Dear Diary Moments:

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d63
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Dear Diary Moments:

Post by d63 »

Dear Diary Moment 3/6/2020:


I’ve recently been reading a lot about the US Constitution and have come to realize that I can utilize it in one of my favorite ways: that of framing one of my more practical/political immersions in terms of my more ethereal immersions in philosophy. In this case, I’m seeing it in terms of the pragmatic overlap between Rorty’s pragmatism and Deleuze’s emphasis on creativity over intellectual authority. In the case of Rorty, it is about the argument that we need to give up on the idea of some over-riding epistemological system that will demarcate between true statements and false ones. To him, it is about whether a statement seems sufficiently justified in the sense of language being a tool by which we engage with the world. To do otherwise is to succumb to some authoritarian thought system. And Deleuze takes a similar route in encouraging us to not ask what any of his writings mean but rather what they do for us. As he and Guatarri point out in A Thousand Plateaus:


A book does not mirror the world; it, rather, forms a rhizome with it.


And we need to think of the U.S. Constitution in this sense. We need to think of it as a loose framework for what it means to live in a just society and have a little more faith in ourselves to determine how that is carried out. As Trump has clearly shown, the constitution will not insure the just society most of us are seeking. It is little more than a document, a kind of literature that only works if we continue to insist on the gentlemen’s agreement involved in it. This is why we need to dismiss all claims to an “originalist” or “strict” interpretation of the constitution. These are little more than a sheep’s clothing draped over the wolf of a neo-liberal agenda. And the 9th amendment of the Bill of Rights suggests that this exactly what we were tasked to do by the original founders.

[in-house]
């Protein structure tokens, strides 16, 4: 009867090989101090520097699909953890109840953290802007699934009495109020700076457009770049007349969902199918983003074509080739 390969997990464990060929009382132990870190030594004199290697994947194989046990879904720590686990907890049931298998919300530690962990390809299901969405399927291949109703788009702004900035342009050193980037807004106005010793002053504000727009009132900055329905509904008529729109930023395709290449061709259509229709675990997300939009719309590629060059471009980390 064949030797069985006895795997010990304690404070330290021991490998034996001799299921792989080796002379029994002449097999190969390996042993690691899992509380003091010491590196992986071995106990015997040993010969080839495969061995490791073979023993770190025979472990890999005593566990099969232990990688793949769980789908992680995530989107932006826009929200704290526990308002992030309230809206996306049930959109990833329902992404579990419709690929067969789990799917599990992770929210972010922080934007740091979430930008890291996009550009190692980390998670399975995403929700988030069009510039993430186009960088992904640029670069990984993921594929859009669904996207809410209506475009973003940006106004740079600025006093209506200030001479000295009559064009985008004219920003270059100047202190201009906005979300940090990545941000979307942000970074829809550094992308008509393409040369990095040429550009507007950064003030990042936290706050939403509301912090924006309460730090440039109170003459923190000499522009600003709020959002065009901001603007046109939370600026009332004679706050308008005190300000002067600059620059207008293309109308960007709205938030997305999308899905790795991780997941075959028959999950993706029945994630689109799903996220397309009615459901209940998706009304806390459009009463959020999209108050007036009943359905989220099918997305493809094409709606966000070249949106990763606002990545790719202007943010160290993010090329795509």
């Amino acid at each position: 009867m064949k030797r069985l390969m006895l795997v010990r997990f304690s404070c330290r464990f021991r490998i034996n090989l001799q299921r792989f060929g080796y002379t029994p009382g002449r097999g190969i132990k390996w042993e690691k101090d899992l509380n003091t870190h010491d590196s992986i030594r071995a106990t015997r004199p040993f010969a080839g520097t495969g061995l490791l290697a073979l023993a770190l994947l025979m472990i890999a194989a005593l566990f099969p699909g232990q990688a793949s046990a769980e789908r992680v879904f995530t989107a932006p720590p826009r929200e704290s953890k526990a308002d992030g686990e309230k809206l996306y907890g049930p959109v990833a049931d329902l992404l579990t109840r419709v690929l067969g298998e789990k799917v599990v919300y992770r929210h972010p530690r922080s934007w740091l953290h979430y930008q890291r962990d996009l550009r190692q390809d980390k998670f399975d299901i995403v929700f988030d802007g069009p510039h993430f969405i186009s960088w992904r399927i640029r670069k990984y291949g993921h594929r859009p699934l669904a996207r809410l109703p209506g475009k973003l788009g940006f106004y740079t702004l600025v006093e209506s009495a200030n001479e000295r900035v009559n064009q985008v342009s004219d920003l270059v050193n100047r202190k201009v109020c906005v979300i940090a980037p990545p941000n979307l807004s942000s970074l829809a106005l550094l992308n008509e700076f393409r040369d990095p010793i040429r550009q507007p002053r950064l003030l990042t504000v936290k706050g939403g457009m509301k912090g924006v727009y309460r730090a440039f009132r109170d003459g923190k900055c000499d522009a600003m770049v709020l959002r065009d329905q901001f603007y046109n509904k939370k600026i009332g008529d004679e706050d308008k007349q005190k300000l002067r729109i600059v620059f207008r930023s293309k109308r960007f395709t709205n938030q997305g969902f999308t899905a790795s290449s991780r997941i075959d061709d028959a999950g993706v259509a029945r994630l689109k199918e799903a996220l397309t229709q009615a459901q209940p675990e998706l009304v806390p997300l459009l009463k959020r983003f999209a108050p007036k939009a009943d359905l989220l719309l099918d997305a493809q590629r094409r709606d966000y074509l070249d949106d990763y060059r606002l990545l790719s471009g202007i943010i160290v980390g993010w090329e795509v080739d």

What we rather need to do is take the cue of our peers and brethren across the pond and north of us and work from a body of literature while working from our own instincts about what constitutes a just society. Like it or not, we’ll have to play it by ear. And their successes utilizing such a approach (and despite the failures –think Boris Johnson and Brexit (should be proof enough.
d63
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Re: Dear Diary Moments:

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Dear Diary Moment 3/12/2020:

I recently listened to the audiobook for Paul Krugman’s Arguing With Zombies: Economics, Politics, and the Fight For a Better Future –as usual with his books: he was offering a collection of his blogs and editorials for the New York Times. And confession: this is clearly a matter of confirmation bias in that he brought up something I have thought for some time. The point he made was that when it comes to arguments for FreeMarketFundamentalism, we have to take a good look at the motivations of those making those arguments. This, of course (from the perspective of informal Logic), is considered a “Circumstantial Ad Hominem”. And within the framework of Logic studies, it makes sense in that while we generally get arguments for FreeMarketFundamentalism from those most likely to benefit from it: the rich. But we still have to take the argument on its own merit as if it could be argued by someone that didn’t share that benefit from it. We see a similar dynamic at work with the Tu Quoque argument that argues, in an ad hominem manner, that one be consistent with their selves. For instance, if were arguing a pro-choice position with a pro-lifer and found out that they had gotten an abortion their selves, it would be pointless for you to point that out since any argument they might make might be offered by someone that didn’t have an abortion.